Don't be fooled by polydextrose and other fiber additives.
I was eating Cocoa Pebbles recently for dinner (yes, I'm a bachelor) when I noticed something strange on the nutrition label. Cocoa Pebbles, according to the box, is a "good source of fiber." Who knew that I could get as many grams of fiber from Cocoa Pebbles as I could from a bowl of Cheerios or a slice of whole wheat bread? After a little research, I learned that higher doses of fiber are showing up in all sorts of bizarre places, like yogurts, cookies, brownies, ice creams, and diet drinks. Fiber, perhaps the only nutrient to be mocked in a Saturday Night Live parody commercial, is getting a makeover. And although we're eating more of it, it's not the same nutrient we've always known.
The fiber in Cocoa Pebbles comes from a little-known ingredient called polydextrose, which is synthesized from glucose and sorbitol, a low-calorie carbohydrate. Polydextrose is one of several newfangled fiber additives (including inulin and maltodextrin) showing up in dairy and baked-goods products that previously had little to no fiber. Recent FDA approvals have given manufacturers a green light to add polydextrose to a much broader range of products than previously permitted, allowing food companies to entice health-conscious consumers who normally crinkle their noses at high-fiber products due to the coarse and bitter taste of the old-fashioned roughage. These fiber additives serve dual purposes—they can serve as bulking agents to make reduced-calorie products taste better, such as the case with Breyers fat-free ice cream, and carry an added appeal to consumers by showing up as dietary fiber on food labels.
The problem with this is that nobody knows if these fiber additives possess the same health benefits as natural fiber found in whole grains, fruits, and vegetables. Fiber, which consists of nondigestible carbohydrates, was already one of the least understood nutrients even before the introduction of ingredients like polydextrose. Nutritionists and scientists have wrestled for years with how to define fiber and measure its health impact. It's a tricky thing to conduct a fiber study. (Consider for a moment the logistics of organizing a placebo-controlled, randomized, double-blind, fecal-mass study.) Even when it comes to the natural, wholesome stuff, like oats and kidney beans, nutritionists don't know for sure whether the health benefits derive from the fiber itself or from the collective impact of high-fiber foods.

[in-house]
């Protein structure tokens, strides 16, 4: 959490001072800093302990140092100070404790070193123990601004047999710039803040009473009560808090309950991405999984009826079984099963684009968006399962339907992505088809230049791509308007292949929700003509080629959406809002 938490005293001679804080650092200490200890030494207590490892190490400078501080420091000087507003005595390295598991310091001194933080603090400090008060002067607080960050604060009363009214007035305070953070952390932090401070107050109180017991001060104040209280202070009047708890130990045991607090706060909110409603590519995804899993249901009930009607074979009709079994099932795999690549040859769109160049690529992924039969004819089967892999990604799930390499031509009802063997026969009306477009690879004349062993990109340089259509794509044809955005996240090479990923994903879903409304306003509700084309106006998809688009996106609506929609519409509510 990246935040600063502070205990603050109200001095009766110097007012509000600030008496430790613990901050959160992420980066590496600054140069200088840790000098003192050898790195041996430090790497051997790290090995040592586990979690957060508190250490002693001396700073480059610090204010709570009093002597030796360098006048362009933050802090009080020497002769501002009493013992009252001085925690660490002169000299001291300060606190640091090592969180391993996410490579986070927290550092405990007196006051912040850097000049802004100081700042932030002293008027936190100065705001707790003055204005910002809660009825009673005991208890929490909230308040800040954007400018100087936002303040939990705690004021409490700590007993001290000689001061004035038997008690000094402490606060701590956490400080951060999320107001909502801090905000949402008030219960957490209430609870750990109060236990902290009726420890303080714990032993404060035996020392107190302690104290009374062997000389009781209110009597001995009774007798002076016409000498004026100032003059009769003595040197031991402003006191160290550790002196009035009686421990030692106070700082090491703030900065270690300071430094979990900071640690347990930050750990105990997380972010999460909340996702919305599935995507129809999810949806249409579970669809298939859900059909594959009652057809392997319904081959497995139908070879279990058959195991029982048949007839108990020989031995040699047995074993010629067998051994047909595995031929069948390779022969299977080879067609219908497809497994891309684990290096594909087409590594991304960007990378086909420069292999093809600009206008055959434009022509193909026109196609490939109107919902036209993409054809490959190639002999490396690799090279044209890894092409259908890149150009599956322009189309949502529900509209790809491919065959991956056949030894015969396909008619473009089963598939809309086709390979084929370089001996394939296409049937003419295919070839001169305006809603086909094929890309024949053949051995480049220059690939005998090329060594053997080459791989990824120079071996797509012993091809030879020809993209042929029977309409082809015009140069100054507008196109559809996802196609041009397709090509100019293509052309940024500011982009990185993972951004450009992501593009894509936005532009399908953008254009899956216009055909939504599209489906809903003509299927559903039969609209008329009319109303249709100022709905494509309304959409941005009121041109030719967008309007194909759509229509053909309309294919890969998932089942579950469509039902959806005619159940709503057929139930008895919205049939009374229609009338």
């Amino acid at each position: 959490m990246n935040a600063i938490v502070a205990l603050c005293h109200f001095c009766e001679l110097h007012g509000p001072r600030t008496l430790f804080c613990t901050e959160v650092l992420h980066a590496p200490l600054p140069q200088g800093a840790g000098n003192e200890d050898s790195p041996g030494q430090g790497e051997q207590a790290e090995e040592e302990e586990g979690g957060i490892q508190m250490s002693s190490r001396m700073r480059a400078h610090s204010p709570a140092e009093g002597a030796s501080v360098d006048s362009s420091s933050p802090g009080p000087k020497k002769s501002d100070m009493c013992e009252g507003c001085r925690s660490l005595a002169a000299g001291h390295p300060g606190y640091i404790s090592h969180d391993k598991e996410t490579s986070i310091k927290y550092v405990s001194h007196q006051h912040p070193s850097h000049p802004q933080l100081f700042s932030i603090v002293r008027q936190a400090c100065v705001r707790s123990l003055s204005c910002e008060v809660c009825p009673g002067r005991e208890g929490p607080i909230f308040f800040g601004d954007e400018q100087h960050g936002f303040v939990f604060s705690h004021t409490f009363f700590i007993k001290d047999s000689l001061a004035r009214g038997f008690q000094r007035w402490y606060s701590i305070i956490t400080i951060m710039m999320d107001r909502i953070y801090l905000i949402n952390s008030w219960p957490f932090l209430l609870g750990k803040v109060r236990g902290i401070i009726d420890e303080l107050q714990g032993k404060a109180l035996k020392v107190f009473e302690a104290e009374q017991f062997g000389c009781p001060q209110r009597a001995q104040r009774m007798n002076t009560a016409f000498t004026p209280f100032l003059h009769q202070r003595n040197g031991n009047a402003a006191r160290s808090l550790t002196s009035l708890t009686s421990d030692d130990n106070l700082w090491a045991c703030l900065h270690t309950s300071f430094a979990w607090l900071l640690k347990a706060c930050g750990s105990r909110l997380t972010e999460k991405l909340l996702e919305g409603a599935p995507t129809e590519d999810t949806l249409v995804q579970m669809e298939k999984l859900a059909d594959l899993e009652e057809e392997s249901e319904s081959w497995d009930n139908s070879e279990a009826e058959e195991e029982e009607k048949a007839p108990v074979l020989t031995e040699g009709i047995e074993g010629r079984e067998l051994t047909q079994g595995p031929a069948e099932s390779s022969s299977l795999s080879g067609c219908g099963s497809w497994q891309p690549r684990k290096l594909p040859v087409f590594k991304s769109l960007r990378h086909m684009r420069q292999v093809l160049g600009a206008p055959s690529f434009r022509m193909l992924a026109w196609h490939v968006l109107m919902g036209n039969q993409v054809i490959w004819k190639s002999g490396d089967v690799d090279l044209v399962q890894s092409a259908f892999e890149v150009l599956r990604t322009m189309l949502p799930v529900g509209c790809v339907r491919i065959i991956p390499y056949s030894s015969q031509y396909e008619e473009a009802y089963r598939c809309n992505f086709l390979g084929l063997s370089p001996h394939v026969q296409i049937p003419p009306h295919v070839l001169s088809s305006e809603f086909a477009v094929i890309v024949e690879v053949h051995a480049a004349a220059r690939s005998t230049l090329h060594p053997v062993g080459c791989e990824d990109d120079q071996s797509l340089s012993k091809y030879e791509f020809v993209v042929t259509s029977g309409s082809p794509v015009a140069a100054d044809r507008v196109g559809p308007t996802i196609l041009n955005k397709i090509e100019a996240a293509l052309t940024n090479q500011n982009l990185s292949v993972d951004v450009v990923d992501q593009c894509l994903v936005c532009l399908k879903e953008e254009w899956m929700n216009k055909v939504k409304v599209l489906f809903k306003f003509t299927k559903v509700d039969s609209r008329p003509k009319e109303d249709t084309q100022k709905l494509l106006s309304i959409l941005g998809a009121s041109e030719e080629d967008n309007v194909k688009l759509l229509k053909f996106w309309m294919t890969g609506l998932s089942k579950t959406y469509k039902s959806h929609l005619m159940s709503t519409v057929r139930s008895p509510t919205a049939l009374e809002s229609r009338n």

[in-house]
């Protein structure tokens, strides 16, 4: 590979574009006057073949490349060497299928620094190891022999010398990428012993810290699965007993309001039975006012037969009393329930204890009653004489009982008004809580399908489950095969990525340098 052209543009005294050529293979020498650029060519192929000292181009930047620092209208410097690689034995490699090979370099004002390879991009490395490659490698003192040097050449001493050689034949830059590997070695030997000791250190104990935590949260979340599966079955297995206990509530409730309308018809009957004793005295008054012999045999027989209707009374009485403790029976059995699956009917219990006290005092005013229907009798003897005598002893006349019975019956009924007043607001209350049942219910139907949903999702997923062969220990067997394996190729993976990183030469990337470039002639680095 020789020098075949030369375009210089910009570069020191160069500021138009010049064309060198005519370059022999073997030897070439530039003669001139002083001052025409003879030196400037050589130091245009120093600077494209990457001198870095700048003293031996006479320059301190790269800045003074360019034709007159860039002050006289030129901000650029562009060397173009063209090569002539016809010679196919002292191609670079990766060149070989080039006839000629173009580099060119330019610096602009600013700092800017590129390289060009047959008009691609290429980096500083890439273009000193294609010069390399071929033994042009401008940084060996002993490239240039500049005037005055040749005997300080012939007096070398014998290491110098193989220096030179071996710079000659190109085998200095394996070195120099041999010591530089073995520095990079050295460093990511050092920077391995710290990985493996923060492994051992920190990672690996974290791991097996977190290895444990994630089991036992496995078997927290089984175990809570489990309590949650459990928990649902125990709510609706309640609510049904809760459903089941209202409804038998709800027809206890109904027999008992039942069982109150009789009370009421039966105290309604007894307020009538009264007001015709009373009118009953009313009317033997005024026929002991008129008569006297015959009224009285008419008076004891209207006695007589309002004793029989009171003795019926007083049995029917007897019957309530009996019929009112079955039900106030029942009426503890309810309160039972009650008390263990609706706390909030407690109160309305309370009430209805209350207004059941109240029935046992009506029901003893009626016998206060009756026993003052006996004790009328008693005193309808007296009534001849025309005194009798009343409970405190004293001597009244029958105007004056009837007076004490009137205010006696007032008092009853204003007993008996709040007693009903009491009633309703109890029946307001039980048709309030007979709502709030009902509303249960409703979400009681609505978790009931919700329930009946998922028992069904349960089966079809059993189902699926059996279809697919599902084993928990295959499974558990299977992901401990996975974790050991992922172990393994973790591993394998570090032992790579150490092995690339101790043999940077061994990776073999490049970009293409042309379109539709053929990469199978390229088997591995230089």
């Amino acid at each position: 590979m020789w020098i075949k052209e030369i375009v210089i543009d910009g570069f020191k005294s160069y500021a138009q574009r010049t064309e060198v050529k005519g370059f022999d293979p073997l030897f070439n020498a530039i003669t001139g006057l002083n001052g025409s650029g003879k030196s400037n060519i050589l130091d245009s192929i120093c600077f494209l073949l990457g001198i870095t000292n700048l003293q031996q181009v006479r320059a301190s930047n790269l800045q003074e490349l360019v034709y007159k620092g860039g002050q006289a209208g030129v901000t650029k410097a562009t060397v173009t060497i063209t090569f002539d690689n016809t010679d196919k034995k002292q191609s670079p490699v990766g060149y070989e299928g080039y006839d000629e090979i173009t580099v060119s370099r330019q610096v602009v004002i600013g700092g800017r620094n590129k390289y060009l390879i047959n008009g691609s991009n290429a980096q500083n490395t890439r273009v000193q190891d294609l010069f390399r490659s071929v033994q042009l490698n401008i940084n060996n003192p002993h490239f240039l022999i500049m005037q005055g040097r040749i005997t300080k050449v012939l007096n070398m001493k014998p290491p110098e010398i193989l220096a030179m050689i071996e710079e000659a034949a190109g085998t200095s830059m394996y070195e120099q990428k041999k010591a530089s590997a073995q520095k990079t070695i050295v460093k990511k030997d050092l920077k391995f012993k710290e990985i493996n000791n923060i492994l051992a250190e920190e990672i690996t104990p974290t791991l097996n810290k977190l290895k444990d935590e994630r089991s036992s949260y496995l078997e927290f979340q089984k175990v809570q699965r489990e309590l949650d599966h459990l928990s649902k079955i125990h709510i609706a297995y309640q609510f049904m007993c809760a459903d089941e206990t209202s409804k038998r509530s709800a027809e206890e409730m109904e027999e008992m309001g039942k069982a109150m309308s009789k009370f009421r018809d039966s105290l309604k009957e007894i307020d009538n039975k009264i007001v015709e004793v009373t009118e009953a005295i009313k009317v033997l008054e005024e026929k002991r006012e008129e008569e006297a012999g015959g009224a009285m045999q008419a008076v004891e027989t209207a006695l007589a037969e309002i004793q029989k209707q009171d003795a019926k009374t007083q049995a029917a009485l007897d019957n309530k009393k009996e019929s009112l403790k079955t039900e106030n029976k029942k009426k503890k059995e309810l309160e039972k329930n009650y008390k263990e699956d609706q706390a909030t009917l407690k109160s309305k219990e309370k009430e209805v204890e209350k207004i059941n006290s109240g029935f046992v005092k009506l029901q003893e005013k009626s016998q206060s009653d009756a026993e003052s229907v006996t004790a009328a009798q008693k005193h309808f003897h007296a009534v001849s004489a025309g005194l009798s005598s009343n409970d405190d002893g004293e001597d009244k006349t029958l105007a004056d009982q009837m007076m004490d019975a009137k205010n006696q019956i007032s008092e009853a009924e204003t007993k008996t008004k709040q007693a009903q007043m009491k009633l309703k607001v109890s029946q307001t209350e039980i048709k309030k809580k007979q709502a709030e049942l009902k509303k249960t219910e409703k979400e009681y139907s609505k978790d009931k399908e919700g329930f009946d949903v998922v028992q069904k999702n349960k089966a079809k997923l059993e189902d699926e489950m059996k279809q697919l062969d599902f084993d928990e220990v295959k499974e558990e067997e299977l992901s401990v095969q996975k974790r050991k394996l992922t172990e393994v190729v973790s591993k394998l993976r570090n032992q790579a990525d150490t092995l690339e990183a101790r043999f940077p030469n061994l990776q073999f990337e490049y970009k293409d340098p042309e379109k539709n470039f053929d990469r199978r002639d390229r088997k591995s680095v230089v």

The most recently accepted grouping by the Institute of Medicine divides fiber into two categories: dietary and functional. Dietary is the kind found naturally and intact in oat bran, whole wheat, beans, prunes, peas, and almonds, and other plants. Functional refers to both the synthetic variety like polydextrose as well as naturally occurring inulin, which is extracted and purified from chicory roots.
Polydextrose shares with dietary fiber one fundamental property: It seems to rev up your GI tract. It does so, however, at a fraction of the level of wheat bran. And while diets heavy in oat bran have been shown to lower cholesterol levels and whole grains have been linked to lower risks of heart disease, there's no evidence that polydextrose protects cardiovascular health. A spokeswoman for Danisco, a leading producer of polydextrose, says it promotes digestive health but added: "Of course, it is harder to prove without doubt the health benefits of adding a single ingredient to the diet, than it is to prove the benefits of consuming natural fibers in fruits." Studies on animals have shown that inulin has a pre-biotic effect by altering intestinal microflora, but the "potential beneficial effects in humans are not well understood," according to a 2005 report by the IOM.
Jacob Gershman is a political reporter in New York.